I'm sure you've heard about bio-products, they are expanding in Europe and many people prefer them to conventional ones.

This 'green' turn in our lifestyle shows we, consumers, become more and more aware of the benefits of real food that is natural and chemical free. The latter aspect is the one that makes me eager to buy this kind of products, despite their high, at times, price.

In Corfu you can find bio products in big supermarkets like 'Demetra' markets.
What can you get?
Honey, olive oil and a range of herbs.
Sometimes there are vegetables and fruit available.
Also you can get wine, pasta, sauces and jam.
You can get cookies and toast as well.

For online shopping, try where you can find the best prices. This is a Greek site, though, but I hope they will create an English version sometime in the near future.

Also, at
you can find a big variety of natural products.

To view the site in English, click on the British flag at the bottom of the page.

More sites in Greece:
for bio products in Greek big cities
and (Sorry, Greek only!)
for more information on bio products.

What do I buy for my family?
Olive oil, herbs, honey and wine. These are the essentials for the every day meals. I don't buy jams because I make my own, but I do buy cookies made with olive oil and spices. I get them from Demetra market in the town.

Enjoy them!

Saturday, 7 July 2007

Out of the town there are a lot of interesting places to see, and one of them is Mount Pantokrator, the highest mountain on the island. It is 918 meters high and has a small monastery on the top of it. There is a wonderful view to all directions from up there.

On the way to Pantokrator the road is winding and narrow but lies between endless olive groves which are the green beauty of the scenery.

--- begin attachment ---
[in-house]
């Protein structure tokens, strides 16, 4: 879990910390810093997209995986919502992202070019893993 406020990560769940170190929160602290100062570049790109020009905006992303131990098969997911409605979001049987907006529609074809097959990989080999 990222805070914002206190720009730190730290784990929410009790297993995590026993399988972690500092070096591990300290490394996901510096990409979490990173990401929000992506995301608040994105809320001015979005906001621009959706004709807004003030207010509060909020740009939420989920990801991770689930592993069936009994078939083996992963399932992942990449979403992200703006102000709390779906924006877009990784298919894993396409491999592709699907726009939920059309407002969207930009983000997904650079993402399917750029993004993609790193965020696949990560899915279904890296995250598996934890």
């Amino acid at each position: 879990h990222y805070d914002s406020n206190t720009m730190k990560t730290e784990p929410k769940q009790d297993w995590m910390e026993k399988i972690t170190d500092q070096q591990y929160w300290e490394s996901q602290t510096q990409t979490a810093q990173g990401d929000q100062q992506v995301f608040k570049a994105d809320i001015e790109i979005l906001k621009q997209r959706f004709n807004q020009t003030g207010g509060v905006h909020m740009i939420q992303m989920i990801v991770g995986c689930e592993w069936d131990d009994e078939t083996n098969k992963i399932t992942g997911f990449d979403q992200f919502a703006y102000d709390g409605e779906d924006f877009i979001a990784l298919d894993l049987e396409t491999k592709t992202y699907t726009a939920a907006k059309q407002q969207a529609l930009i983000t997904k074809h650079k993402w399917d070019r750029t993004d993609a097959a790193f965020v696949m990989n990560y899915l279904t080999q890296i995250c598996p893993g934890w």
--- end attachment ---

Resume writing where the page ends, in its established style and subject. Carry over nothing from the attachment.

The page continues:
On the mountain there are a lot of villages easy to reach by car, motor bike, bicycle or on foot. Walkers usually follow the route: Ipsos beach, Ayios Markos, Korakiana, Dassia and back to Ipsos from a different road.

Mount Pantokrator is for those who love the countryside and its tradition. Visitors can admire the breathtaking view of the green olive groves and the sea, as well as the magic sunset and dawn. Ideal for relaxing and enjoying natural living in a friendly atmosphere.

Climbing the mount is easy, as there are roads and paths right to the top and a drive by bike, motor bike or car is feasible. There are numerous villages scattered among the green on the way up and there are vast olive groves in every direction. The scenery is adorned by an abundance of tree variety as well. You can see tall cypress trees, pine trees, oaks and orchards and vineyards in between. There you can feel the smell of wild herbs and flowers lingering in the air.

A big village on the side of the mountain is Korakiana, Crow Nest in English. There used to be lots of crows in this village years ago, but nowadays there is a big variety of singing birds around, offering the people a unique melody all the year round.

Korakiana is the perfect village to rent a house or a room or even stay there for good. Some foreign visitors have recently bought real estate at low prices and have built their own houses on the mount. It is worth the money and time spent on a housing project over there if one likes nature and especially the green.

Tuesday, 3 July 2007

Summer Frutopia

What is better than a cool summer frutopia?

Summer fruit on the island are perfect for a quick cool dessert that will please all the family! This month you can buy fresh cherries, apricots, peaches and green apples. Of course there are melons and water melons as well, but I haven’t experimented on them yet!

What kinds of fruit should you choose for frutopia?

I’ve used some peaches, apricots, cherries and an apple. The more variety you have, the better it is.

How to do it:
Just chop them or slice them (I prefer bigger pieces) and put them into a small pan with some water, not much, just half a cup will do. Bring to boil for a couple of minutes till they soften a bit. Add a spoonful of sugar if you wish (I don’t add any sugar) and stir well. Dissolve 2-3 spoonfuls of corn flour in some water and add to the mixture stirring all the time. In a minute, your frutopia is ready!

Pour it into a bowl (I use a pyrex bowl) and leave to cool. When cool, put it in the fridge. You can keep it in the fridge for many days.

You can eat it alone or add it to yoghurt, toast, vanilla cream or ice cream. It’s fresh and healthy and much better than the ready- made processed desserts sold in supermarkets!